Rest Stop

stressLast Memorial Day weekend was chaotic. I was putting on a conference in my small town for the Society of Children’s Book Writers and Illustrators, a commitment which meant my husband and son needed to go the basketball tournament in Reno alone. Meanwhile, my dad was busy dying in his last days of cancer and the whole scene just felt a bit less than restful…bordering on unmanageable.

This Memorial weekend, I had one focus: staycation. Movies, hot tub, walks. And my favorite: sleep in until at least 9:00. Yeah, we’re overachievers.

It’s not like there weren’t things we wanted to do or nobody threw out an invitation of any kind. My cousin, Sharon, had a book launch at a really sweet art loft in Santa Monica for her new book Donny and Ursula (available on Amazon and running in the top 100!) that we really wanted to be at, both to support her and to take the onsite belly dancing class. My Aunt Dale turned 75 further down the coast in Imperial Beach and all my cousins would be gathering to surprise her. I also would have loved to be at that. But we live 550 (750 for the IB part) miles away from all that and we are tired of that trek.

The thing is, every weekend (day even) is like this. So full of choices and we want to do them all. For me, two of my core values (live life fully, and keep all things in balance) often  conflict. How to solve the conundrum of over planning?

Rest needs to be calendered. It needs to make its sweet little way onto the color-coded, dry erase calendar that lives on the garage door so you don’t miss it on your way out. (What–you don’t have one of those?) We live in a society that doesn’t value sitting still. It’s all about “where are you going?” and “what are you doing” not about “how much of nothing  are you going to do?” I’m good at the first two, but I’m a novice at the third. Then, there’s the kid factor.

I was off to a really good start Friday and Saturday. We only had two extra kids over on Friday, and only one extra on Saturday. When Sunday came, though, they started multiplying. My super social teenager wanted to know why four of them couldn’t stay. (“We’ll cook for ourselves, I swear. Top Ramen sandwiches,” he says.)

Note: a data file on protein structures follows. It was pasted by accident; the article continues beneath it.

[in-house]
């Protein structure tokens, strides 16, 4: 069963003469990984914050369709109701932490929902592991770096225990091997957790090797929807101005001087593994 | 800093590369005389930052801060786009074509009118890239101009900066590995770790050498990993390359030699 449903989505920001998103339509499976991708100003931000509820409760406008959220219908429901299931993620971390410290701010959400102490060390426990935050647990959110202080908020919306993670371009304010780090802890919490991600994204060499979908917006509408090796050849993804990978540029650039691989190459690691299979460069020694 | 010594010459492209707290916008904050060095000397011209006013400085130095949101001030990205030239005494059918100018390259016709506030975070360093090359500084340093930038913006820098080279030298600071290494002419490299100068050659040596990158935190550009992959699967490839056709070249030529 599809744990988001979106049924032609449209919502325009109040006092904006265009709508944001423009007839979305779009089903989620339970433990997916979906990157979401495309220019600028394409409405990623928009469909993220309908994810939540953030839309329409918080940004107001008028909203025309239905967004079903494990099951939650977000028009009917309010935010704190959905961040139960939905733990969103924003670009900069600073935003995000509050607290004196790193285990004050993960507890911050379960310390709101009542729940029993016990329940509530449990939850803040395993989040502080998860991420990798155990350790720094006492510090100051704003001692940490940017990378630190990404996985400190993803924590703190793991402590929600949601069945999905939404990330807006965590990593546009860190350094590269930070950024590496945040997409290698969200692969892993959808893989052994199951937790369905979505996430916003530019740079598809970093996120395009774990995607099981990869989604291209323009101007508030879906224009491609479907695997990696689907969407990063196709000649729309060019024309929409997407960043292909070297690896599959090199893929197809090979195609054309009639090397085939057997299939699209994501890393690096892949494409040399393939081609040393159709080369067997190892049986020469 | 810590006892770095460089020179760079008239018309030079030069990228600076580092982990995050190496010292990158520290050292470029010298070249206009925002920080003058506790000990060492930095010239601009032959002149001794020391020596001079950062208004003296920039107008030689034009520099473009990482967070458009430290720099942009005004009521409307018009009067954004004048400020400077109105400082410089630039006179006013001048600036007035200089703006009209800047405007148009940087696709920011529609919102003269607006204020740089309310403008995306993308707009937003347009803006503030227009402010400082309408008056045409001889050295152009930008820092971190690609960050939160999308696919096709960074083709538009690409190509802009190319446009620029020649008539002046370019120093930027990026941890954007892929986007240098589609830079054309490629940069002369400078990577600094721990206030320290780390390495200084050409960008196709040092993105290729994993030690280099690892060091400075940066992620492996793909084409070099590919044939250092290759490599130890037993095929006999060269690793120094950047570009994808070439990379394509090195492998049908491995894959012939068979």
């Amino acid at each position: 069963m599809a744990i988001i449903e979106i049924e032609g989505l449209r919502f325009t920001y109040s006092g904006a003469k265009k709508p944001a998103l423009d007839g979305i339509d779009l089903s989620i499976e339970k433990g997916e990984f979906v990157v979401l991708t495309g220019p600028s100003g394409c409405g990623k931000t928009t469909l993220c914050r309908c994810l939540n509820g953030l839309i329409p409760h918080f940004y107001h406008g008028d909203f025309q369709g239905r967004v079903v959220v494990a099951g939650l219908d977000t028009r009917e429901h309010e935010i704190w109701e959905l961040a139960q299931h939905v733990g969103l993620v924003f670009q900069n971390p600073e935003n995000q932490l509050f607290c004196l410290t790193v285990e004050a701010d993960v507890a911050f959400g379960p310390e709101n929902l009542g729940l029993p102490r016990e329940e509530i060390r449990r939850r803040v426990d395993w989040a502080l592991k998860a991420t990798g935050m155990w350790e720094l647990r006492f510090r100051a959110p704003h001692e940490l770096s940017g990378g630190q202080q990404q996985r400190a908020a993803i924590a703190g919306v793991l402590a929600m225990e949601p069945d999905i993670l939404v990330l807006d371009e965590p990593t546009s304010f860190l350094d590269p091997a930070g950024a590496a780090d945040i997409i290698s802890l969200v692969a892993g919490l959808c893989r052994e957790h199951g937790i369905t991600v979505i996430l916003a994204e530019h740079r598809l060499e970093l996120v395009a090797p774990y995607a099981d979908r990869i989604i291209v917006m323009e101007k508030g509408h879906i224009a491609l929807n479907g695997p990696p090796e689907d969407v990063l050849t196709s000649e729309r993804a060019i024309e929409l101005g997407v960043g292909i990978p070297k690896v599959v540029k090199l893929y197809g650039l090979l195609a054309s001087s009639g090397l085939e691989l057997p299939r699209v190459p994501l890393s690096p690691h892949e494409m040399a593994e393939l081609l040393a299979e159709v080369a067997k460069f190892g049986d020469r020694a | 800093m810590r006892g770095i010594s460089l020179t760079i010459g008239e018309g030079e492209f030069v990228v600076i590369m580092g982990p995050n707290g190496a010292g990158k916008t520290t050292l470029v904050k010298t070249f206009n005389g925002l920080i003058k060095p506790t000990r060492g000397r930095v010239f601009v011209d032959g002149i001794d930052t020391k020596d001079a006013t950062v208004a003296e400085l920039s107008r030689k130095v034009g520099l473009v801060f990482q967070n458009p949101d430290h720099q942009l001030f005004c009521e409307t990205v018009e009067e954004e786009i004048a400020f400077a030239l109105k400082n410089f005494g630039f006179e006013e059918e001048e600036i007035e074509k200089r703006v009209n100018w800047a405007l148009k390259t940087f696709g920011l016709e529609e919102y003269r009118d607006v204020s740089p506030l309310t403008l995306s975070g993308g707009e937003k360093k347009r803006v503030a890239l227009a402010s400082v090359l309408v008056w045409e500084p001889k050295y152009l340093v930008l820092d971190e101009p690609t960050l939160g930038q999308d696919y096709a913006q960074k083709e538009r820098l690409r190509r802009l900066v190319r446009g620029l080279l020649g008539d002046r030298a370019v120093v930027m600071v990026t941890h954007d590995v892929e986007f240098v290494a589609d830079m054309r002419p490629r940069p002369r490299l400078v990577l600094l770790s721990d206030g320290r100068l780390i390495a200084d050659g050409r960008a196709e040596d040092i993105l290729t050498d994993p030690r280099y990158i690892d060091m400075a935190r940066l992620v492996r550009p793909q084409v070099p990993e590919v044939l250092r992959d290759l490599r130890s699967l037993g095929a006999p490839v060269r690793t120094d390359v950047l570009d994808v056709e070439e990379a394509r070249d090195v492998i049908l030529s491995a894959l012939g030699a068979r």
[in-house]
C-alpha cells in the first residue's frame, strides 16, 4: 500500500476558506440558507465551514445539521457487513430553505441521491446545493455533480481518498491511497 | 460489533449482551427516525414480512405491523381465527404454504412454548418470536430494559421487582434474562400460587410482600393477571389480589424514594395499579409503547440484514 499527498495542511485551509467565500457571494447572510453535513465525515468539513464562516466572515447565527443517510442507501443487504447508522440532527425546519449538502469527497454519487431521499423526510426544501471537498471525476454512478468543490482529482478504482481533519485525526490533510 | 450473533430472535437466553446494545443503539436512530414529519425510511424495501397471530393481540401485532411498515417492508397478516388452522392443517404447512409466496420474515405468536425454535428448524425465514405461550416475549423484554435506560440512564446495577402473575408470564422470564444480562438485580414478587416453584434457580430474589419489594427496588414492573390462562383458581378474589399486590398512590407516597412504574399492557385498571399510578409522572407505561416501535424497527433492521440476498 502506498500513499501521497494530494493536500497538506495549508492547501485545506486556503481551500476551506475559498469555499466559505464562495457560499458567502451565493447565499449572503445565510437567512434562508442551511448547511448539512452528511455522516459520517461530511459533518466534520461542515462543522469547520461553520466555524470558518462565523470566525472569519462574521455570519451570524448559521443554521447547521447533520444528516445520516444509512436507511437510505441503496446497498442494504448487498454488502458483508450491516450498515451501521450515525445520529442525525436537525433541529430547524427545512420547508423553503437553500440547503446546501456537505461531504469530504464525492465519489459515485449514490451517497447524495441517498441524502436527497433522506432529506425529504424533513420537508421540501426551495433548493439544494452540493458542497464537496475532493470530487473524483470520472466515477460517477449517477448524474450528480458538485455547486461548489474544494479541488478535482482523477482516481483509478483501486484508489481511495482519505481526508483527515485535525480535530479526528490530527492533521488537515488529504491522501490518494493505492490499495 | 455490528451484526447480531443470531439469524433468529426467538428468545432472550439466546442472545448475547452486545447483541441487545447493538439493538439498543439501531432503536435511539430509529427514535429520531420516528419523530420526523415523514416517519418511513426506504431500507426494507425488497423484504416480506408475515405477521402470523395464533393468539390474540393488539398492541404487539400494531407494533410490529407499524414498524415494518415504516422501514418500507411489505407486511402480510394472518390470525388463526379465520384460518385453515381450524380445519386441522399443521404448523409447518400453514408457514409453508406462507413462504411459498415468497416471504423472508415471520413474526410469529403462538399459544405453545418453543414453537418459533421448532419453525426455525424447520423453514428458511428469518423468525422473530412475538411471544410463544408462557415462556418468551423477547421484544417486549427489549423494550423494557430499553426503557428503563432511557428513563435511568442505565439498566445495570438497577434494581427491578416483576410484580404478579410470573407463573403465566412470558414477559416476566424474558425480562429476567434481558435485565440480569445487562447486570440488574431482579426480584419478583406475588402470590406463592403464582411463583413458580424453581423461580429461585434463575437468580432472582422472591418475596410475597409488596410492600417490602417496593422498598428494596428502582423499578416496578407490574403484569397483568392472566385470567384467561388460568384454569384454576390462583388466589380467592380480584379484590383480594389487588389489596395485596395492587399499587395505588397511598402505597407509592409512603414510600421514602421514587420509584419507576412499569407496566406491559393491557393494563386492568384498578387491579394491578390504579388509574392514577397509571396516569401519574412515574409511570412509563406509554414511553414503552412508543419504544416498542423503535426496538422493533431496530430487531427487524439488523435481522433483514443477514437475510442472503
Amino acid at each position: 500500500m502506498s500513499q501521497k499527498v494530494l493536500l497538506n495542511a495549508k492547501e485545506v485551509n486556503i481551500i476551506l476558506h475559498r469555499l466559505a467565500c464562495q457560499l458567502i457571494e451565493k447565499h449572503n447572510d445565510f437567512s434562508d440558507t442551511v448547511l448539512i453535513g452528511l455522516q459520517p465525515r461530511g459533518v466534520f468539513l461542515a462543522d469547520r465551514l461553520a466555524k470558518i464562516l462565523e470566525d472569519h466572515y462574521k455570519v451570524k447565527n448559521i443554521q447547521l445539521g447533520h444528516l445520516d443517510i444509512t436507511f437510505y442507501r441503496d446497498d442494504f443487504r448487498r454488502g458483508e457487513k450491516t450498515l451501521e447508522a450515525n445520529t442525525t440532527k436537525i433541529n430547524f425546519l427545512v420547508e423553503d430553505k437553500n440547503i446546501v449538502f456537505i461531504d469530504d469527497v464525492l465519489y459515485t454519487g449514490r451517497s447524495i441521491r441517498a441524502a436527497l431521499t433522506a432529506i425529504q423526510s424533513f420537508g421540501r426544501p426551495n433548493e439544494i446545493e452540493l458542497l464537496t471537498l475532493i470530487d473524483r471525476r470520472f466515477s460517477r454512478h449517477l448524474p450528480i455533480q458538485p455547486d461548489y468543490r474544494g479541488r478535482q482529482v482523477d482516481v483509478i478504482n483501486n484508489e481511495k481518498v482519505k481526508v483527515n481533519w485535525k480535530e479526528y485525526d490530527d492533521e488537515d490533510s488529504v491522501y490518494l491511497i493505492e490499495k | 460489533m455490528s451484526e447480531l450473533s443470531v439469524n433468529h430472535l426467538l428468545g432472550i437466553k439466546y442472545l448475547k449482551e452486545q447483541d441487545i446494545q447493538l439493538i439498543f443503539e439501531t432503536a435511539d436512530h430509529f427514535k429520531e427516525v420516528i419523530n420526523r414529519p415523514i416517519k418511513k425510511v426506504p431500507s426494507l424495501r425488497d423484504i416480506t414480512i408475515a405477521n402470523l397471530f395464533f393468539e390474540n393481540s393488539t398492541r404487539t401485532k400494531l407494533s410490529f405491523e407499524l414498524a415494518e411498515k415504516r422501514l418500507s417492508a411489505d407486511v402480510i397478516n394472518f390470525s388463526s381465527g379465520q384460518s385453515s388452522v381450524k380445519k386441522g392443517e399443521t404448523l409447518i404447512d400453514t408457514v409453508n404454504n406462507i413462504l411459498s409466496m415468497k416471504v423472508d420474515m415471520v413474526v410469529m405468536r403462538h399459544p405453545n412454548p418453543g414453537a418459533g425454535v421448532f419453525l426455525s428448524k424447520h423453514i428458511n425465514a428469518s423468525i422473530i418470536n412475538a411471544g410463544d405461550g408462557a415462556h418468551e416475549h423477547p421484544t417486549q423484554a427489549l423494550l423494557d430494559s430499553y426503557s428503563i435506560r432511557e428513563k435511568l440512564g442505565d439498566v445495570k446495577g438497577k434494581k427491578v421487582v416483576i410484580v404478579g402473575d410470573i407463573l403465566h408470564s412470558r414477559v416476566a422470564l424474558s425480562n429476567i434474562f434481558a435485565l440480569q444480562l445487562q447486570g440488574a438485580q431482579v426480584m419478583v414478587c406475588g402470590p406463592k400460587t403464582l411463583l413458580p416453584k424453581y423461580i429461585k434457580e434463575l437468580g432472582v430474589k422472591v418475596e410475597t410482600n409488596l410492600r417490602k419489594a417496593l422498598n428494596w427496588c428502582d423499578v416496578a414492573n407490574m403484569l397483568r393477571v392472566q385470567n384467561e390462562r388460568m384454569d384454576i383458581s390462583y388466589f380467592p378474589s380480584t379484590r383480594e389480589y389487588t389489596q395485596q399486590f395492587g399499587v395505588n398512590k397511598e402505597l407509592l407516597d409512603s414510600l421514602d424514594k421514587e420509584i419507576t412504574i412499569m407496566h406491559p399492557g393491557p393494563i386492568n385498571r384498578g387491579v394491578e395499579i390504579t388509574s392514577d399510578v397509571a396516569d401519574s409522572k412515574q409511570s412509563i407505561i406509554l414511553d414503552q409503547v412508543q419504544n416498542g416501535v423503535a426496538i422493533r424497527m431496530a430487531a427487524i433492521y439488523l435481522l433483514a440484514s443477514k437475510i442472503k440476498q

I was tired of making loads of peanut butter pancakes and waffles. I knew they wouldn’t make Top Ramen sandwiches. “No.”

“Can we get a hotel?” and countless other negotiations unfolded.

“Ummmm-no.”

And before I knew it, it was starting to get chaotic again. But nothing like last year. “Great idea. You can have four friends over–at somebody else’s house.” (Apologies to mom who I threw under the bus.) Now it’s quiet. I’m streaming Pandora “Spa.” Truth be told, I miss them all and their incessant demands.

Incremental changes, right? Baby steps.

The way I see it, by Memorial Day of 2020, I’ll have mastered this resting thing and you’ll find me on my couch all freakin’ weekend streaming season after season of “Nip/Tuck.” When you ask on Tuesday following “What did you do this weekend?” I’ll honestly be able to answer, “Absolutely nothing.”

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About jamieweilhealthcoach

I'm on a mind-body-spirit journey. At first, I thought health was about the physical body, but I'm discovering it's so much more than that. I've learned that it's more about serving and connecting with others than anything else. It's about being in the world in a blissful way. Before I blog, I meditate on what my readers need to hear--what will inspire them. Then, I write it. (www.getstrongblog.com)
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8 Responses to Rest Stop

  1. Sharon Weil says:

    Thanks for the mention!!! Love, S

  2. kerrypeachey says:

    so great Jamie, so great, on so many levels!

  3. Janet says:

    Funny, I remember your house in Torrance being the neighborhood gathering place as you whipped together a mean taco salad without missing a beat. I have discovered for my well being I need frequent rest stops, in fact that is how I assess my day, not in what I achieved rather if I had quiet time.

  4. finley says:

    Nice Post. Its really a very good article. I noticed all your important points. Thanks”

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